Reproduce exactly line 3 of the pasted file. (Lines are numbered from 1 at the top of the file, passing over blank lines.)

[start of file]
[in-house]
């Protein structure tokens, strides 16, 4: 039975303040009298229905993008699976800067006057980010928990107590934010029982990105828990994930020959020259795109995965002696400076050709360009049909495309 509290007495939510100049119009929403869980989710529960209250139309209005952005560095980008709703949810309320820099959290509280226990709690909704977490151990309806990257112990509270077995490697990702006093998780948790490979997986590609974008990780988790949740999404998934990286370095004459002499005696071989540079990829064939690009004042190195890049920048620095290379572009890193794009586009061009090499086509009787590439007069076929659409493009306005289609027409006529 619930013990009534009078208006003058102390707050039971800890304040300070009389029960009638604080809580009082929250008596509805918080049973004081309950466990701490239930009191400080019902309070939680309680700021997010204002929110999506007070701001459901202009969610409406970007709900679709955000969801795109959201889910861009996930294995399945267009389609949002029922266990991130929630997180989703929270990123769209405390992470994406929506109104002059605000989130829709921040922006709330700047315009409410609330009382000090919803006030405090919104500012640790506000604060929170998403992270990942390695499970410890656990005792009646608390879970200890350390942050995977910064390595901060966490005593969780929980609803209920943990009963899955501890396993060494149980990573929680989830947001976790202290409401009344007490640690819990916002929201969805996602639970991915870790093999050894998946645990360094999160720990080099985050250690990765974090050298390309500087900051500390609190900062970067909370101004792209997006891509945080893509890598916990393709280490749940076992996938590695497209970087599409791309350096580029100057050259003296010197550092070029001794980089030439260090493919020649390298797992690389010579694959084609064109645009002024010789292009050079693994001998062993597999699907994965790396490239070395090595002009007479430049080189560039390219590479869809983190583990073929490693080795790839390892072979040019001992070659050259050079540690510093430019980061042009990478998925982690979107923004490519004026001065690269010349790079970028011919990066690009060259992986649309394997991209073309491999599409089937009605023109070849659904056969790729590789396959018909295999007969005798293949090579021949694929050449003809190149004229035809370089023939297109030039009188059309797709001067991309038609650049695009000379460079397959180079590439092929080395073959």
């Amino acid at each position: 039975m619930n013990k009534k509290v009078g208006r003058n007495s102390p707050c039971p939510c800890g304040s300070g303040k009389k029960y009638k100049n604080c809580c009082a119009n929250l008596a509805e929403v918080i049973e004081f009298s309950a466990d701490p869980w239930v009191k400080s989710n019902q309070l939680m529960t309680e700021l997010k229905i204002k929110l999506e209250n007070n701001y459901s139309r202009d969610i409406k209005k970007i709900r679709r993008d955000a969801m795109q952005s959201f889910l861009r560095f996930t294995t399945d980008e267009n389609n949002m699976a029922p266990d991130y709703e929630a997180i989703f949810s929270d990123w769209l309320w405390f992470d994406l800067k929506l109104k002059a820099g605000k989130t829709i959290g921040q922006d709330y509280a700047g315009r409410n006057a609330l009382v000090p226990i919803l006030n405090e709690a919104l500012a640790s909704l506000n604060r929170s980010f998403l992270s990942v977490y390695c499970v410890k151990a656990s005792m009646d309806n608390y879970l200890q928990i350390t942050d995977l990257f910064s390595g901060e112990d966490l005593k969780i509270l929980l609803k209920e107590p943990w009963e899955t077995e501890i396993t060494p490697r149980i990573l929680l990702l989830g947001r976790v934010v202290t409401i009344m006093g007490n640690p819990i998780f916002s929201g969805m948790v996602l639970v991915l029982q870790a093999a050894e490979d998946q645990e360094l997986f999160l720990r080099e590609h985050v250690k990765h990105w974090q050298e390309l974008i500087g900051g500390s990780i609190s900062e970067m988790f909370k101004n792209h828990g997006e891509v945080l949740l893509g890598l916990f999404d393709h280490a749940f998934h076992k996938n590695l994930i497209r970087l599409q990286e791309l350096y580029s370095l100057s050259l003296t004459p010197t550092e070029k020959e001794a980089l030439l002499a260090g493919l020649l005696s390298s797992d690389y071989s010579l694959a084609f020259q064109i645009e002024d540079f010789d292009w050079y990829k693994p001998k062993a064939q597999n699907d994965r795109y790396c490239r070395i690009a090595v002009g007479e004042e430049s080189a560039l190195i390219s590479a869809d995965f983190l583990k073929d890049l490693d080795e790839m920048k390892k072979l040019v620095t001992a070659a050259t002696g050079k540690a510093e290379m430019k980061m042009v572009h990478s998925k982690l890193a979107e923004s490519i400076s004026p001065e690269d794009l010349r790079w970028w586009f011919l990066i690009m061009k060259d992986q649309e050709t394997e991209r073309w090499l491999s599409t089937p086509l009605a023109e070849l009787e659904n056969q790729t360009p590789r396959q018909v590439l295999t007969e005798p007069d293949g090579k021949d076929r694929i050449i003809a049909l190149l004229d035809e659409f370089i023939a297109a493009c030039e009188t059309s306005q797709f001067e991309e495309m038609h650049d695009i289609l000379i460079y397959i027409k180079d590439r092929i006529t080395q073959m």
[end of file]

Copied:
């Amino acid at each position: 039975m619930n013990k009534k509290v009078g208006r003058n007495s102390p707050c039971p939510c800890g304040s300070g303040k009389k029960y009638k100049n604080c809580c009082a119009n929250l008596a509805e929403v918080i049973e004081f009298s309950a466990d701490p869980w239930v009191k400080s989710n019902q309070l939680m529960t309680e700021l997010k229905i204002k929110l999506e209250n007070n701001y459901s139309r202009d969610i409406k209005k970007i709900r679709r993008d955000a969801m795109q952005s959201f889910l861009r560095f996930t294995t399945d980008e267009n389609n949002m699976a029922p266990d991130y709703e929630a997180i989703f949810s929270d990123w769209l309320w405390f992470d994406l800067k929506l109104k002059a820099g605000k989130t829709i959290g921040q922006d709330y509280a700047g315009r409410n006057a609330l009382v000090p226990i919803l006030n405090e709690a919104l500012a640790s909704l506000n604060r929170s980010f998403l992270s990942v977490y390695c499970v410890k151990a656990s005792m009646d309806n608390y879970l200890q928990i350390t942050d995977l990257f910064s390595g901060e112990d966490l005593k969780i509270l929980l609803k209920e107590p943990w009963e899955t077995e501890i396993t060494p490697r149980i990573l929680l990702l989830g947001r976790v934010v202290t409401i009344m006093g007490n640690p819990i998780f916002s929201g969805m948790v996602l639970v991915l029982q870790a093999a050894e490979d998946q645990e360094l997986f999160l720990r080099e590609h985050v250690k990765h990105w974090q050298e390309l974008i500087g900051g500390s990780i609190s900062e970067m988790f909370k101004n792209h828990g997006e891509v945080l949740l893509g890598l916990f999404d393709h280490a749940f998934h076992k996938n590695l994930i497209r970087l599409q990286e791309l350096y580029s370095l100057s050259l003296t004459p010197t550092e070029k020959e001794a980089l030439l002499a260090g493919l020649l005696s390298s797992d690389y071989s010579l694959a084609f020259q064109i645009e002024d540079f010789d292009w050079y990829k693994p001998k062993a064939q597999n699907d994965r795109y790396c490239r070395i690009a090595v002009g007479e004042e430049s080189a560039l190195i390219s590479a869809d995965f983190l583990k073929d890049l490693d080795e790839m920048k390892k072979l040019v620095t001992a070659a050259t002696g050079k540690a510093e290379m430019k980061m042009v572009h990478s998925k982690l890193a979107e923004s490519i400076s004026p001065e690269d794009l010349r790079w970028w586009f011919l990066i690009m061009k060259d992986q649309e050709t394997e991209r073309w090499l491999s599409t089937p086509l009605a023109e070849l009787e659904n056969q790729t360009p590789r396959q018909v590439l295999t007969e005798p007069d293949g090579k021949d076929r694929i050449i003809a049909l190149l004229d035809e659409f370089i023939a297109a493009c030039e009188t059309s306005q797709f001067e991309e495309m038609h650049d695009i289609l000379i460079y397959i027409k180079d590439r092929i006529t080395q073959m």